Reunited and it feels so good.
Thome first signed with the Phillies prior to the 2003 season and is widely credited with helping to turn the organization around from an annual pretender to a perennial contender.
He posted a slash line of .260 / .386 / .543 with the Phillies, hitting 96 home runs and collecting 260 RBI. Though productive, the emergence of slugging first baseman Ryan Howard made Thome expendable, and the Phillies dealt him to the Chicago White Sox prior to the 2006 season in exchange for outfielder Aaron Rowand.
For some, a reunion between the Phillies and Thome was inevitable. With Ross Gload and his fraying hip hitting the free agent market, the Phils were in desperate need of a legitimate threat off the bench against right-handed pitching.
By signing Thome, the Phillies not only filled that requirement (.822 OPS vs. right handed pitchers) but also signed a legitimate threat versus left handed pitching (.878 OPS vs. lefties.)
That said, the Phillies may still be in the market for a left-handed pinch hitter. With first baseman Ryan Howard slated to miss the beginning of the 2012 regular season recovering from a torn Achilles tendon, Thome provides an option for manager Charlie Manuel at first base.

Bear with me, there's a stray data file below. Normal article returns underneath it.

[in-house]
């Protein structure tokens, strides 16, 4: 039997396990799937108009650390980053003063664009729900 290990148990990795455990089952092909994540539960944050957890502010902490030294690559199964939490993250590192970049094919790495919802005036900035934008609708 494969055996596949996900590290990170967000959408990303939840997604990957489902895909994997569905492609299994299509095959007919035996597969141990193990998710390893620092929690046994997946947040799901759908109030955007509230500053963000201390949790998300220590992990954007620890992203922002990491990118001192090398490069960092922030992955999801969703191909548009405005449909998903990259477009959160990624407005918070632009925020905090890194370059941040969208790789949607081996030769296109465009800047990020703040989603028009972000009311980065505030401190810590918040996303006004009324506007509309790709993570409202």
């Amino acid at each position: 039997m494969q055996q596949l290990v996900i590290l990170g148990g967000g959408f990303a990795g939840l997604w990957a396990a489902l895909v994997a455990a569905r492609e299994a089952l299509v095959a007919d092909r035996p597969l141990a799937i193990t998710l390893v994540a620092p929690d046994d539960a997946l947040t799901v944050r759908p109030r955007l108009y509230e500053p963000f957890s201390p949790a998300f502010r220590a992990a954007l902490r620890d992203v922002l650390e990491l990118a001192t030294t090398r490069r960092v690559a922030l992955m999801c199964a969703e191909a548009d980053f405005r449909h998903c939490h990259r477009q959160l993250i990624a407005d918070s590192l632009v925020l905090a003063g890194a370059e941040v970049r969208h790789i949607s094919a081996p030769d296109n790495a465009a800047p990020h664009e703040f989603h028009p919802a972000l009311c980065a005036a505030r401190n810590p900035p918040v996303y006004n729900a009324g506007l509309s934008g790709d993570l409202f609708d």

Questions exist about his actual ability to play the field, something he has not done regularly since leaving the Phillies.
Eventually, Howard will return to the Phillies' lineup as the everyday first baseman, and Thome will take over the role as the team's primary pinch hitter.
Though some wonder whether or not he'll be able to stay sharp enough in that role, Thome certainly believes he can. After all, his first choice was to return to the Phillies during last year's waiver period, but he was instead claimed by the Cleveland Indians.
Regardless of whether or not he can succeed, the Phillies' offseason opening salvo has been fired. Jim Thome is once again a member of the Phillies.